The European Medicines Agency (EMA) has today launched a six-week public consultation on its updated EudraVigilance access policy. EudraVigilance is the European database of all suspected adverse reactions reported with medicines authorised in the European Economic Area (EEA). Managed by the EMA on behalf of the EU medicines regulatory network, EudraVigilance receives over one million adverse drug reaction (ADR) reports per year. The large datasets included in the database provide the basis for the continuous safety monitoring of medicines performed by European regulators.
The first EudraVigilance access policy entered into force in 2011. It defined levels of access to information on ADR reports for medicines in EudraVigilance per stakeholder group: for European regulators, for healthcare professionals, consumers and patients, for marketing authorization holders and for research organizations. Access to information from EudraVigilance for healthcare professionals, consumers, patients and the public is provided for centrally authorised products through a dedicated public website.
The proposed update maintains the principles established by the original policy but takes into account the changes to the system of safety monitoring of medicines introduced by the pharmacovigilance legislation, such as the further increase in transparency, the introduction of direct patient reporting across all EU member states, and the pharmaceutical industry's responsibility for monitoring the data in EudraVigilance for new safety issues, following a simplification of the reporting of adverse reaction reports.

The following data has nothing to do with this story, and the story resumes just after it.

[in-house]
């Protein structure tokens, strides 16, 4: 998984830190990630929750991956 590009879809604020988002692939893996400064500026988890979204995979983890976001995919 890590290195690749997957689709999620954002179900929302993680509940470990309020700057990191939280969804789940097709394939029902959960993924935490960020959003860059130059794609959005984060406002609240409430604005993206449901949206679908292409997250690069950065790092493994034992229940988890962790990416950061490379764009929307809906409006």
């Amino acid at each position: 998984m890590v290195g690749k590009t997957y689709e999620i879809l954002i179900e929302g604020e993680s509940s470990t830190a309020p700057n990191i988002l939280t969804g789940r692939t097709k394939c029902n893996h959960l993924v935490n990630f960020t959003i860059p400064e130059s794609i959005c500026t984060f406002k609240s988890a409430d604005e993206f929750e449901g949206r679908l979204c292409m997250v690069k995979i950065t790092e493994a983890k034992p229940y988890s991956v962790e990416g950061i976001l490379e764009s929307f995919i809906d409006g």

Some key changes:
- Addition of the Uppsala Monitoring Centre (UMC) of the World Health Organization (WHO) as a new stakeholder group who will be provided with individual case safety reports (ICSRs) originating from within the EEA in electronic format on a weekly basis;
- Enhanced access of marketing-authorization holders to reports related to their medicines in support of their signal detection and other pharmacovigilance obligations;
- Access to more detailed ICSR data for researchers in response to justified research requests;
- Addition of international medicines regulatory authorities as a new stakeholder group, which can obtain data on an ad-hoc basis;
- Increased emphasis on confidentiality of personal data to protect the identity of patients and reporters of ADRs, in accordance with EU data protection law.
Interested parties have until September 15, 2014 to send their comments on the draft policy to the agency.